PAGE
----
by Lacey Henderson
“She’s young and she’s an athlete, so her socket must be easy to fit.”
I must have heard a million versions of this comment during my ten-plus years working in the prosthetics industry. From 2011 until 2021, I modeled new products at trade shows, conferences, and clinics around the country, showcasing the the latest technology for clinicians and amputees. I heard “she must be an easy fit” so many times at those events that I started believing it myself. It kind of made sense. After losing my leg above the knee to cancer at age nine, I had evolved from a good high school athlete to a Division I college competitor to a 2016 Paralympian, and my sockets never held me back.
Throughout that journey, I worked with a single prosthetist. He never once put limits on me but instead embraced the challenges I set for myself—and for him. Early in our relationship, he told me: “If there is one day that you are in pain because of your socket, then I am not doing my job right.” That was one heck of an expectation to establish, but he met it. Any time I had any type of discomfort with my socket, he addressed it immediately.
As I got more serious about my Paralympic career, I moved to a different state where I could train year-round. I tried maintaining a long-distance relationship with my prosthetist, but it was hard. Ultimately, I decided to find someone closer to where I lived. I told myself maybe I really was an easy fit because of my athleticism and prosthetic literacy. Maybe I didn’t need to hold on to my childhood clinician so tightly. So I jumped. I signed on for a new leg from a new clinical team with a totally different fitting process.
With my old prosthetist, making a new socket was an arduous procedure. Sometimes it took three people, with me sweating and adducting my limb, to cast a socket that would protect and support my body. My new experience required a series of measurements and some photos—no casting, almost no touching of my residual limb. It seemed so much easier than the months of back and forth I used to go through. I was excited to try on the check socket.
But when I put it on, something felt off. We made a few adjustments and I switched to my new running leg, but I had a terrible year on the track. My
marks went way down, and my limb started changing colors. Things were no better away from the track. I stopped walking my dog. When I traveled for meets, I dreaded basic things like the walk from my hotel room to the breakfast buffet.
When I reported these things to my clinician, instead of helping me solve the problem, he kept telling me the socket was hurting my limb because I was gaining weight. Somehow, after 20-plus years of pain-free sockets, this one bad experience was my fault.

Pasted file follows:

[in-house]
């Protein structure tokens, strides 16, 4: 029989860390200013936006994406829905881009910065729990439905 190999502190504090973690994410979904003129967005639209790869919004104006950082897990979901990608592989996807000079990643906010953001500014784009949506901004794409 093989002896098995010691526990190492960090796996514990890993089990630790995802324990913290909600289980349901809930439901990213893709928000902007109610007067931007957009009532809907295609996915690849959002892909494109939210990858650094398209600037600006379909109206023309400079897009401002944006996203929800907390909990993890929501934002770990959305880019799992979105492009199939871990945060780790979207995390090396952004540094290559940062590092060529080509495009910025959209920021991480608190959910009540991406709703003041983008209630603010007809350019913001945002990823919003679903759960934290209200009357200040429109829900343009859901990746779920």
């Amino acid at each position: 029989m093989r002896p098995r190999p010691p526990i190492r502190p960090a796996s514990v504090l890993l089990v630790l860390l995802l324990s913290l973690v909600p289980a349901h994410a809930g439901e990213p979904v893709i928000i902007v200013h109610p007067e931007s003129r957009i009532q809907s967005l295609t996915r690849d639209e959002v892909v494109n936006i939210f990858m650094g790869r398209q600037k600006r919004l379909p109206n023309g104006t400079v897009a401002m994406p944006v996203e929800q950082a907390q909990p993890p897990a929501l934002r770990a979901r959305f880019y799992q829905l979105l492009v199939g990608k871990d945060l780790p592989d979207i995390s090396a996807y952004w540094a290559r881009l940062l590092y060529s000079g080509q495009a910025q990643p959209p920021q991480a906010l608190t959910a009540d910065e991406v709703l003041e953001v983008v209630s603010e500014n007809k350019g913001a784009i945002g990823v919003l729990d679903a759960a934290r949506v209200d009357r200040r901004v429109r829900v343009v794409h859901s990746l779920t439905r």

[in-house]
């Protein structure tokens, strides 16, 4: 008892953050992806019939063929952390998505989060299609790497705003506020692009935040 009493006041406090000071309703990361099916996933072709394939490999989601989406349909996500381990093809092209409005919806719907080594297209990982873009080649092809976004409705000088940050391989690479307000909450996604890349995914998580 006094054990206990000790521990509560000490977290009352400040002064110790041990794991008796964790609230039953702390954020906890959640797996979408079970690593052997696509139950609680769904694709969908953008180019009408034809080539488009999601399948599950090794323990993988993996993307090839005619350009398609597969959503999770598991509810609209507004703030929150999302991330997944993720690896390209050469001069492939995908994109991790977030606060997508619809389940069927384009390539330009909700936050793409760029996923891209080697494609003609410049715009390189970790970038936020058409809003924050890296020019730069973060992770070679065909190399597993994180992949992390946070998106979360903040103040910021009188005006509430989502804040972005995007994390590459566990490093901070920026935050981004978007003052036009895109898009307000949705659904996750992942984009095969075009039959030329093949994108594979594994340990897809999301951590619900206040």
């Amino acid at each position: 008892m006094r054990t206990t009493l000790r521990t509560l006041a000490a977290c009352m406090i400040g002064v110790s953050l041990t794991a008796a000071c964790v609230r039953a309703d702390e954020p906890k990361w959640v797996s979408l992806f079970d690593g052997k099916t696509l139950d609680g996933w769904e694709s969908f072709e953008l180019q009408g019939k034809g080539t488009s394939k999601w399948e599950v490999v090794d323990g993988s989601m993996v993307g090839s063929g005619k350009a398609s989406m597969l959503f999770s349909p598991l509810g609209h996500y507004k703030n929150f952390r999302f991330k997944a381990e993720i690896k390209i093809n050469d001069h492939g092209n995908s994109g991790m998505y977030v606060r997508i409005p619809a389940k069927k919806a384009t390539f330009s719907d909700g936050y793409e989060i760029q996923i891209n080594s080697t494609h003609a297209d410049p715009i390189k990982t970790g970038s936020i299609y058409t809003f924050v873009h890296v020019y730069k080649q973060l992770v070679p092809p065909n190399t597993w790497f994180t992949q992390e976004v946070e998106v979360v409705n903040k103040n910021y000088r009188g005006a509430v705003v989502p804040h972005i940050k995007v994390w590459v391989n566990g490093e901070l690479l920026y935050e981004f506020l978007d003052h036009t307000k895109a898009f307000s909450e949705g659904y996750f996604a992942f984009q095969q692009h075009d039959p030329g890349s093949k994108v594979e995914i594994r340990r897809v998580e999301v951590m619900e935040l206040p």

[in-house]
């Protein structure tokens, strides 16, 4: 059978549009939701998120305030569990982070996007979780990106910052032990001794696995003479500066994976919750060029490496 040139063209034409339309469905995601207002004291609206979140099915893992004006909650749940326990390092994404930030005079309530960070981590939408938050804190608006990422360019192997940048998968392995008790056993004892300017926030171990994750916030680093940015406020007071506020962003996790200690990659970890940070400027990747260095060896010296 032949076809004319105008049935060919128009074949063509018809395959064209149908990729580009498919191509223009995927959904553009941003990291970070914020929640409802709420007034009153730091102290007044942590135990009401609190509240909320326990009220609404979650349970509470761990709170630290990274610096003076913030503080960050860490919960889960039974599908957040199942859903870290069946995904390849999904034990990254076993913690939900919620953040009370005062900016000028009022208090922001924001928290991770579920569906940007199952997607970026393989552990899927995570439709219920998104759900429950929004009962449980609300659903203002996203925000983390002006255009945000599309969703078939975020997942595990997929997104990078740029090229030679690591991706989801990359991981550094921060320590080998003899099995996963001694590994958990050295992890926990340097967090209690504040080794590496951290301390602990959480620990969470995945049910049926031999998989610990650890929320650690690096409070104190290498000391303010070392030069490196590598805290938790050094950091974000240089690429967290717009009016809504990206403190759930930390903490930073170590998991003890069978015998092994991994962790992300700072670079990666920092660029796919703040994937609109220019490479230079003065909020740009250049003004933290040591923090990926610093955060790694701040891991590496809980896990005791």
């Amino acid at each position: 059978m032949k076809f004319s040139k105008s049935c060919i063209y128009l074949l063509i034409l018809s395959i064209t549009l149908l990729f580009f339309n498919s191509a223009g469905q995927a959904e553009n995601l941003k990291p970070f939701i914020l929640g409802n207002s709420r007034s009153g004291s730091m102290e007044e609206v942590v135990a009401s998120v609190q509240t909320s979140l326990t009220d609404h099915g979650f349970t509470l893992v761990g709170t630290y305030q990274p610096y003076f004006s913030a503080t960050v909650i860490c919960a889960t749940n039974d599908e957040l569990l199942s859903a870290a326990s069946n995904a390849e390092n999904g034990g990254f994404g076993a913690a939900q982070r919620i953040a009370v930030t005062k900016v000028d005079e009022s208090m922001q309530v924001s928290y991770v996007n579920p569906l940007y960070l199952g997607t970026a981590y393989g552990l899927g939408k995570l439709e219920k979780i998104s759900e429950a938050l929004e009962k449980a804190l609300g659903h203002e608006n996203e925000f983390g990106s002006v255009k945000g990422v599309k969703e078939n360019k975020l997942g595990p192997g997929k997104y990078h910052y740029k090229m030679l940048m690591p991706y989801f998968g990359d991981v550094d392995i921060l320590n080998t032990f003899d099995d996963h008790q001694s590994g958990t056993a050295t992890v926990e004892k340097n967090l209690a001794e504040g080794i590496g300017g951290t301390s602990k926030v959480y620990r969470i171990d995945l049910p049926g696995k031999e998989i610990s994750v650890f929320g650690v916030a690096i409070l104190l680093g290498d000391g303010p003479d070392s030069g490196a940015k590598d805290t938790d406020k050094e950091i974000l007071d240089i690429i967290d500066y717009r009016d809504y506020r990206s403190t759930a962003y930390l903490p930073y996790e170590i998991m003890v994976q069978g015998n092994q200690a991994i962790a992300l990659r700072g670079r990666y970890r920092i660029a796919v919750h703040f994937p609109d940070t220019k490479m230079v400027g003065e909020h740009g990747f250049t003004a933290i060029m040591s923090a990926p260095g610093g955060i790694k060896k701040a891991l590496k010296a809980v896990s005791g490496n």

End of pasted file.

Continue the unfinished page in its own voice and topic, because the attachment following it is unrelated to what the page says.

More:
Things got so bad that I finally decided to move home and return to my old prosthetist. He refused to see me at first, and understandably so. He
had spent loads of extra time and effort to support my athletic pursuits, and I hadn’t honored our relationship. I didn’t respect that excellent solutions take time, energy, and a shared commitment. Because I took those things for granted, I had to learn the hard way that I am not an easy fit. I have a really short limb, soft squishy residual tissue, a lateral bone spur… the list goes on.
But those “problem points” don’t make me unique. All amputees have certain traits that complicate the fitting process. What made me unique was that I had only worked with a committed practitioner who was eager to help. I didn’t realize that bad socket-fit experiences are unfortunately more common than good ones.
This recognition helps me understand why more people seem to be opting for osseointegraiton (OI). This surgical procedure connects the prosthesis directly to the residual bone, eliminating the need for a socket—and for the skills of a prosthetist. That’s bad for business, but it can be great for those “problem” patients who’ve endured chronic socket issues—and chronic encounters with clinicians who aren’t committed to finding a solution.
As someone who has spent so much time in the industry, I get why some prosthetists aren’t wild about OI. No skilled clinician wants to be reduced to a Jiffy Lube clerk, performing minor service checks. But frankly, after my recent experience, I am considering OI myself once my longtime clinician decides to retire.
A coach once told me, “Seek solutions, not excuses.” That’s what the best prosthetists do—they build solutions for people that need them. I now understand that practitioners and patients both have to honor that commitment to get results that empower amputees to chase our dreams.
Lacey Henderson is a Paralympic athlete, model, and influencer. Follow her on Instagram at @laceyisyourfriend.